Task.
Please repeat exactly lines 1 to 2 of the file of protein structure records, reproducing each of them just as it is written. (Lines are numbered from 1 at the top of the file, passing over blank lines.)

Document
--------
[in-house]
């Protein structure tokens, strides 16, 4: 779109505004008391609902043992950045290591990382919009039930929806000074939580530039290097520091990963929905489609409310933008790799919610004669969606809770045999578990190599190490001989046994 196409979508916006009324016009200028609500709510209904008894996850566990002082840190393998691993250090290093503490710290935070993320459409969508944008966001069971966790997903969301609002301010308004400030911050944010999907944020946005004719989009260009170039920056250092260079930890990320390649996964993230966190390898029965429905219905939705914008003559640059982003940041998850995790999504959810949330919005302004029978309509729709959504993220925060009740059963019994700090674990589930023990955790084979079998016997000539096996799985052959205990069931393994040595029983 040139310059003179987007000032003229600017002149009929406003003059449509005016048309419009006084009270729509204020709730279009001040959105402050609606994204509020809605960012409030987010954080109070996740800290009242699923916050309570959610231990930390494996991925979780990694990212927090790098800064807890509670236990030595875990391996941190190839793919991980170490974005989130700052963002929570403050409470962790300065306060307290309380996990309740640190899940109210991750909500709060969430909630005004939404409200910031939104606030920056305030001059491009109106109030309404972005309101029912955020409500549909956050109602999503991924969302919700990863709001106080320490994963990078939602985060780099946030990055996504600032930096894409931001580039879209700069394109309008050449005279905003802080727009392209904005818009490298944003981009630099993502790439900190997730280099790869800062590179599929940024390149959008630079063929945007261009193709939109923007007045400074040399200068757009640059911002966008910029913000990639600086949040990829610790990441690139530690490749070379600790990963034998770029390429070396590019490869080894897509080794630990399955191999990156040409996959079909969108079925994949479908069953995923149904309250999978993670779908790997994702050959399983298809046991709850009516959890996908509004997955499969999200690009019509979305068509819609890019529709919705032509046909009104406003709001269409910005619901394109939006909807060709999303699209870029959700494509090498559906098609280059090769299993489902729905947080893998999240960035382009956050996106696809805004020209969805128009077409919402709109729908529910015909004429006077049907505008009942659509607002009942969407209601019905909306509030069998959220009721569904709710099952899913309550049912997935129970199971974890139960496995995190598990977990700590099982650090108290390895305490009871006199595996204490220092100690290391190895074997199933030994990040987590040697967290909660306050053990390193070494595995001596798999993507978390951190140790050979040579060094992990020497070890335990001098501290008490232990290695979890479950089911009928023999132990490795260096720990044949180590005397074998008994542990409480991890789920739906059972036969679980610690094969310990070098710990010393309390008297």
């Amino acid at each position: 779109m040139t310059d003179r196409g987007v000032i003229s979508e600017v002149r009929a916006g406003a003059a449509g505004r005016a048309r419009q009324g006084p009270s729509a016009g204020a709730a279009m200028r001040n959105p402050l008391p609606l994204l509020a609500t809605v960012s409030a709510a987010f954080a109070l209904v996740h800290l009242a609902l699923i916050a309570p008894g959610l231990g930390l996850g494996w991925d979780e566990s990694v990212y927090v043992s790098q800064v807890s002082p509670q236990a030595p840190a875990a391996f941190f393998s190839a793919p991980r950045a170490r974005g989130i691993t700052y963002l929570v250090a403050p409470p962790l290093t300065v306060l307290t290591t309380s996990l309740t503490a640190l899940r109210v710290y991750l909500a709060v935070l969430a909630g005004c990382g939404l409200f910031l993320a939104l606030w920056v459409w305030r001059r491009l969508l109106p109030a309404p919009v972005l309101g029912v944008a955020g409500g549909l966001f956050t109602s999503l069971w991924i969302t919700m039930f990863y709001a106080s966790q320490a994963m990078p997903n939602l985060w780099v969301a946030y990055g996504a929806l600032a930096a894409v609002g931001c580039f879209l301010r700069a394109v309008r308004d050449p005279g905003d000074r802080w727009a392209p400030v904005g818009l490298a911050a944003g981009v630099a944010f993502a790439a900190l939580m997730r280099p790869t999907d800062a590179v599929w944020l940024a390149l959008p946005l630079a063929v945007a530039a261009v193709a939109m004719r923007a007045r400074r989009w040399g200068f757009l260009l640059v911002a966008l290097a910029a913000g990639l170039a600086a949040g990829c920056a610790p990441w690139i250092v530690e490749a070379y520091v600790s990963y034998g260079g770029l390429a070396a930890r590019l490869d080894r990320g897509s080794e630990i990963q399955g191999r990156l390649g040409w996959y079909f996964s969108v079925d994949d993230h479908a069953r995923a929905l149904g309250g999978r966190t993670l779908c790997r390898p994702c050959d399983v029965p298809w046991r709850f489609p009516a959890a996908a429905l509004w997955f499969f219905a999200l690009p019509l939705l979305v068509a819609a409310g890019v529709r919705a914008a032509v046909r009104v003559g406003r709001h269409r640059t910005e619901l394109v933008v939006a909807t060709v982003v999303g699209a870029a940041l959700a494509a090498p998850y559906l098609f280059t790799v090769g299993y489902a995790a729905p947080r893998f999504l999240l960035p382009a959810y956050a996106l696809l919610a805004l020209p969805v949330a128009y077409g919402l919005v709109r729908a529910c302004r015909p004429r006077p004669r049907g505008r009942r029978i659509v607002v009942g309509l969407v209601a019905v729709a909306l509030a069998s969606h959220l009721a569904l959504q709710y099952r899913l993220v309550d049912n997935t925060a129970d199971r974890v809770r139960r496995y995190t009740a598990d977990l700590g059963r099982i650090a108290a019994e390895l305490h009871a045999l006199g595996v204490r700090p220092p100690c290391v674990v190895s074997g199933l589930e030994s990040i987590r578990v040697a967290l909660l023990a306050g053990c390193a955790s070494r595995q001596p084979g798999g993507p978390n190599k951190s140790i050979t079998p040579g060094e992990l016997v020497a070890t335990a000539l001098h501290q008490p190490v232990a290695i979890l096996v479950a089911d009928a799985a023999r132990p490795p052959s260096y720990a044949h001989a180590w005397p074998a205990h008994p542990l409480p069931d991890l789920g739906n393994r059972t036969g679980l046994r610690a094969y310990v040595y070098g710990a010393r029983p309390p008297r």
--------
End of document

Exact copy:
[in-house]
């Protein structure tokens, strides 16, 4: 779109505004008391609902043992950045290591990382919009039930929806000074939580530039290097520091990963929905489609409310933008790799919610004669969606809770045999578990190599190490001989046994 196409979508916006009324016009200028609500709510209904008894996850566990002082840190393998691993250090290093503490710290935070993320459409969508944008966001069971966790997903969301609002301010308004400030911050944010999907944020946005004719989009260009170039920056250092260079930890990320390649996964993230966190390898029965429905219905939705914008003559640059982003940041998850995790999504959810949330919005302004029978309509729709959504993220925060009740059963019994700090674990589930023990955790084979079998016997000539096996799985052959205990069931393994040595029983 040139310059003179987007000032003229600017002149009929406003003059449509005016048309419009006084009270729509204020709730279009001040959105402050609606994204509020809605960012409030987010954080109070996740800290009242699923916050309570959610231990930390494996991925979780990694990212927090790098800064807890509670236990030595875990391996941190190839793919991980170490974005989130700052963002929570403050409470962790300065306060307290309380996990309740640190899940109210991750909500709060969430909630005004939404409200910031939104606030920056305030001059491009109106109030309404972005309101029912955020409500549909956050109602999503991924969302919700990863709001106080320490994963990078939602985060780099946030990055996504600032930096894409931001580039879209700069394109309008050449005279905003802080727009392209904005818009490298944003981009630099993502790439900190997730280099790869800062590179599929940024390149959008630079063929945007261009193709939109923007007045400074040399200068757009640059911002966008910029913000990639600086949040990829610790990441690139530690490749070379600790990963034998770029390429070396590019490869080894897509080794630990399955191999990156040409996959079909969108079925994949479908069953995923149904309250999978993670779908790997994702050959399983298809046991709850009516959890996908509004997955499969999200690009019509979305068509819609890019529709919705032509046909009104406003709001269409910005619901394109939006909807060709999303699209870029959700494509090498559906098609280059090769299993489902729905947080893998999240960035382009956050996106696809805004020209969805128009077409919402709109729908529910015909004429006077049907505008009942659509607002009942969407209601019905909306509030069998959220009721569904709710099952899913309550049912997935129970199971974890139960496995995190598990977990700590099982650090108290390895305490009871006199595996204490220092100690290391190895074997199933030994990040987590040697967290909660306050053990390193070494595995001596798999993507978390951190140790050979040579060094992990020497070890335990001098501290008490232990290695979890479950089911009928023999132990490795260096720990044949180590005397074998008994542990409480991890789920739906059972036969679980610690094969310990070098710990010393309390008297």